Emphysematous Pancreatitis: A Rare Complication of Acute Nec
Emphysematous or gangrenous pancreatitis is a rare and fatal complication of acute necrotizing pancreatitis. It is characterized by the presence of gas in the necrotic pancreatic parenchyma and/or in peripancreatic collections. Abdominal CT is the examination modality of choice with high sensitivity and specificity for gas detection, collection and vascular pedicle abnormality detection, as well as other complications associated with acute pancreatitis. It allows for suspicion of emphysematous pancreatitis based on the intra- and/or peripancreatic presence of air, in a context of epigastric pain with elevated lipasaemia, 3 times higher than the normal value. However, gas is only observed in a minority of proven infections . The absence of gas does not exclude a diagnosis of secondary infection of acute necrotizing pancreatitis. Therefore, confirmation of the diagnosis is by percutaneous puncture of a peripancreatic collection in the context of a worsening clinical state despite adequate treatment.

A 61-year-old female patient with no specific medical history presented to the emergency department of University Hospital Centre Ibn Rochd of Casablanca for sudden-onset epigastric pain radiating to the back for 2 days, associated with nausea and vomiting. On examination, her temperature was 36.5°C, blood pressure was 120/70 mmHg, heart rate was 96 beats per minute and the respiratory rate was 16 cycles per minute. The patient had epigastric and right hypochondrium tenderness. The rest of the examination was unremarkable. Blood tests showed hyperleucocytosis of 18,680.103 cells/μl of blood, C-reactive protein (CRP) levels of 185.4 mg/l, lipasaemia of 450 IU/l and creatinine levels of 16 mg/l. The diagnosis retained was acute pancreatitis.After 4 days of hospitalization, the patient developed a fever of 39°C, with a deterioration in clinical condition. Abdominal CT was requested and showed a pancreatic corporocephalic necrosis of more than 50%, the presence of air bubbles (Fig. 1), several peripancreatic collections (Fig. 2), right colonic parietal thickening (Fig. 3) and peritoneal effusion and thrombosis of the superior mesenteric vein extending to the portal trunk .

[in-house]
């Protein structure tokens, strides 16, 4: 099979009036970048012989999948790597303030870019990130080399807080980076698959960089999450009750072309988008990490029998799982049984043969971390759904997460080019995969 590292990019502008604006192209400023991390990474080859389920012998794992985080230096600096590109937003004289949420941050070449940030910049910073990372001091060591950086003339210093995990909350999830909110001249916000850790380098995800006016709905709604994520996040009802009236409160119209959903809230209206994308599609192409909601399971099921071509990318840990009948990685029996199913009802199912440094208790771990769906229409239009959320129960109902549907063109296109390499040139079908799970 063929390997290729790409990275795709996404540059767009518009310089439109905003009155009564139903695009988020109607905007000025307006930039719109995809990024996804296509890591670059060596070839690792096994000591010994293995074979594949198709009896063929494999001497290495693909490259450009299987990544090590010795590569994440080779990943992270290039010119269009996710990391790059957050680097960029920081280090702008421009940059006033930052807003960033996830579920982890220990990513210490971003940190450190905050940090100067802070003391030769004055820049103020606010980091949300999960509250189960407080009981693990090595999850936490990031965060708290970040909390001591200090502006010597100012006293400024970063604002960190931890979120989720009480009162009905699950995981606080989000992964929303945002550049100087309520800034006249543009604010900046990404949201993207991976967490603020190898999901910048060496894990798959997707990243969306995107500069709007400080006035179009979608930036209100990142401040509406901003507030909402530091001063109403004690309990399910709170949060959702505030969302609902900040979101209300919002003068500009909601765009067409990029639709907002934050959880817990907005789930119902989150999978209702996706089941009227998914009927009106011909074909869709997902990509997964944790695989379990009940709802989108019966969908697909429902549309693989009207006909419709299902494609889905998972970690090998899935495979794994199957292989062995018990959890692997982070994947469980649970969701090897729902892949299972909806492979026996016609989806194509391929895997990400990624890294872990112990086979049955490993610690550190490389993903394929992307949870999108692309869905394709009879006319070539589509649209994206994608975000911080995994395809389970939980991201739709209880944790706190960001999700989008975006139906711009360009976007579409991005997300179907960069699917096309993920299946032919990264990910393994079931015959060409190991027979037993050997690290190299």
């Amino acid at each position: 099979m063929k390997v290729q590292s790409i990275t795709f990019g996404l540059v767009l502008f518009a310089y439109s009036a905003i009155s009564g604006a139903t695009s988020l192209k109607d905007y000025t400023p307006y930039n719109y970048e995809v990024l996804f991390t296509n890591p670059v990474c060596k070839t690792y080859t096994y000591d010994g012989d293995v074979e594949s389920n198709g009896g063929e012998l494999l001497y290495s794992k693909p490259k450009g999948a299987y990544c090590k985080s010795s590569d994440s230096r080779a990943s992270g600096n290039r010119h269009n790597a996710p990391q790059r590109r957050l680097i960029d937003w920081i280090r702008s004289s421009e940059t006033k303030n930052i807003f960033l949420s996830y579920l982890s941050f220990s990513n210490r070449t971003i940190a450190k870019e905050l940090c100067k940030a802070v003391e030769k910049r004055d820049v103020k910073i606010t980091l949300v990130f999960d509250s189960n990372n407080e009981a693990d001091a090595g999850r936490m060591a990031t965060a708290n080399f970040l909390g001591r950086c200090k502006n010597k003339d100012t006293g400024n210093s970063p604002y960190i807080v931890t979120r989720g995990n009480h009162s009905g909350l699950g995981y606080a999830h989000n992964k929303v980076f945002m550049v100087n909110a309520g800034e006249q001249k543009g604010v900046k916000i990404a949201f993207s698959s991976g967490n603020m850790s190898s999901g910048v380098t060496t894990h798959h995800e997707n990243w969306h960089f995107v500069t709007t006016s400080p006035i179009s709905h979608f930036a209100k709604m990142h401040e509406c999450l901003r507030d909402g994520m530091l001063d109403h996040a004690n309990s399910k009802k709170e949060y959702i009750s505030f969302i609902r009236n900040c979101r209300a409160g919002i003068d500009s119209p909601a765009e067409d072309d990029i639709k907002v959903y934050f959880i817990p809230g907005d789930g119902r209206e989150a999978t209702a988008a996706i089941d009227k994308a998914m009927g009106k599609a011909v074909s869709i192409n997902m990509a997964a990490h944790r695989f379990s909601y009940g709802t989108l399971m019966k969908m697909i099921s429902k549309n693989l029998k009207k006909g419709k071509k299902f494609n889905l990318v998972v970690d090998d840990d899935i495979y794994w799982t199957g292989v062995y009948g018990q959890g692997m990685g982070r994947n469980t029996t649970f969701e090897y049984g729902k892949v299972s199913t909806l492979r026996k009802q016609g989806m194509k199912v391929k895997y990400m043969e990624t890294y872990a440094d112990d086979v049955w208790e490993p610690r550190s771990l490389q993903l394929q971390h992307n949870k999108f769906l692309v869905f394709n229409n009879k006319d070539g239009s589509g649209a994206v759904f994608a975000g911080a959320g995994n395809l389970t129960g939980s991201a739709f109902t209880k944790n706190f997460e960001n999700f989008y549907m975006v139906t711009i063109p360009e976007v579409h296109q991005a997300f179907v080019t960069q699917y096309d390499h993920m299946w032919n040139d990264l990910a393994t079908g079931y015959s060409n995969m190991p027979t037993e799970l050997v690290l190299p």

Percutaneous puncture of a peripancreatic collection for bacteriological analysis was positive for Escherichia coli as a pathogenic agent, which was multi sensitive to antibiotics. The clinical and biological evolution of our patient was favorable under antibiotic treatment. She was discharged after 15 days of hospitalization.

In conclusion emphysematous pancreatitis results from a superinfection of an acute necrotizing pancreatitis, occurring most often in immunocompromised patients. Abdominal CT is the examination modality of choice for suspicion of emphysematous pancreatitis, which is indicated by the presence of intra- or peripancreatic gas in an evocative clinical and biological context. The diagnosis is confirmed by isolation of the pathogen in the peripancreatic aspiration fluid. However, mortality remains at a high level despite adequate treatment, occurring usually in a sepsis context with multiorgan failure.

Source: https://www.ejcrim.com/index.php/EJCRIM/article/view/1550